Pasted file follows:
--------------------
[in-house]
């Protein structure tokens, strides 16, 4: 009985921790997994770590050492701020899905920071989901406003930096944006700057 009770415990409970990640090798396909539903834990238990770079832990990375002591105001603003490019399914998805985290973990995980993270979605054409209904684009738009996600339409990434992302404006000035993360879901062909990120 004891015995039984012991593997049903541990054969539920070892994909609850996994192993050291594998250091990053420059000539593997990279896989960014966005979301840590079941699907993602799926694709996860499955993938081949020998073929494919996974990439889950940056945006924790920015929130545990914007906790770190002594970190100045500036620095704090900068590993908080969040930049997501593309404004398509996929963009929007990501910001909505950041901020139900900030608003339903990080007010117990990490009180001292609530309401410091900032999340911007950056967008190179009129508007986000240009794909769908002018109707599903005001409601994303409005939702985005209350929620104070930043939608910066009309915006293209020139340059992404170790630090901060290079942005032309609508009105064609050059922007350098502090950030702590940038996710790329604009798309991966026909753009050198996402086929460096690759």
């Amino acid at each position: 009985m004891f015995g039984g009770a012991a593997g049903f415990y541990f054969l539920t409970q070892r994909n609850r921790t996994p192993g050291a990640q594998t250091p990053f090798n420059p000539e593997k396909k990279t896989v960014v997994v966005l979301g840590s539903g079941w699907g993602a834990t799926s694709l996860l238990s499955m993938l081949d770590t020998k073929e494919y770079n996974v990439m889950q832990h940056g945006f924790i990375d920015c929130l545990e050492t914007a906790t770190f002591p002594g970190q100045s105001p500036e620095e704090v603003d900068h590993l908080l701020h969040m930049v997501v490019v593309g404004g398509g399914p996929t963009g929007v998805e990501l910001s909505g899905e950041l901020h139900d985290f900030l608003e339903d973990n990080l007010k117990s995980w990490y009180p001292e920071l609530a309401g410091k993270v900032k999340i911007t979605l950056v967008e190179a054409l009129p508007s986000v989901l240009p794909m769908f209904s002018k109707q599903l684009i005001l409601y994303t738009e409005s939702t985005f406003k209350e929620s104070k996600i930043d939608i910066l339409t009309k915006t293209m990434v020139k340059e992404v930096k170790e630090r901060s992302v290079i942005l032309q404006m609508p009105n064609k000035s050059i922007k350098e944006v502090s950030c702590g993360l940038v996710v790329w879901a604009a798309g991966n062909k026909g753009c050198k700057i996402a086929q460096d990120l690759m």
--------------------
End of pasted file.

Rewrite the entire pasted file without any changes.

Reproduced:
[in-house]
């Protein structure tokens, strides 16, 4: 009985921790997994770590050492701020899905920071989901406003930096944006700057 009770415990409970990640090798396909539903834990238990770079832990990375002591105001603003490019399914998805985290973990995980993270979605054409209904684009738009996600339409990434992302404006000035993360879901062909990120 004891015995039984012991593997049903541990054969539920070892994909609850996994192993050291594998250091990053420059000539593997990279896989960014966005979301840590079941699907993602799926694709996860499955993938081949020998073929494919996974990439889950940056945006924790920015929130545990914007906790770190002594970190100045500036620095704090900068590993908080969040930049997501593309404004398509996929963009929007990501910001909505950041901020139900900030608003339903990080007010117990990490009180001292609530309401410091900032999340911007950056967008190179009129508007986000240009794909769908002018109707599903005001409601994303409005939702985005209350929620104070930043939608910066009309915006293209020139340059992404170790630090901060290079942005032309609508009105064609050059922007350098502090950030702590940038996710790329604009798309991966026909753009050198996402086929460096690759």
């Amino acid at each position: 009985m004891f015995g039984g009770a012991a593997g049903f415990y541990f054969l539920t409970q070892r994909n609850r921790t996994p192993g050291a990640q594998t250091p990053f090798n420059p000539e593997k396909k990279t896989v960014v997994v966005l979301g840590s539903g079941w699907g993602a834990t799926s694709l996860l238990s499955m993938l081949d770590t020998k073929e494919y770079n996974v990439m889950q832990h940056g945006f924790i990375d920015c929130l545990e050492t914007a906790t770190f002591p002594g970190q100045s105001p500036e620095e704090v603003d900068h590993l908080l701020h969040m930049v997501v490019v593309g404004g398509g399914p996929t963009g929007v998805e990501l910001s909505g899905e950041l901020h139900d985290f900030l608003e339903d973990n990080l007010k117990s995980w990490y009180p001292e920071l609530a309401g410091k993270v900032k999340i911007t979605l950056v967008e190179a054409l009129p508007s986000v989901l240009p794909m769908f209904s002018k109707q599903l684009i005001l409601y994303t738009e409005s939702t985005f406003k209350e929620s104070k996600i930043d939608i910066l339409t009309k915006t293209m990434v020139k340059e992404v930096k170790e630090r901060s992302v290079i942005l032309q404006m609508p009105n064609k000035s050059i922007k350098e944006v502090s950030c702590g993360l940038v996710v790329w879901a604009a798309g991966n062909k026909g753009c050198k700057i996402a086929q460096d990120l690759m």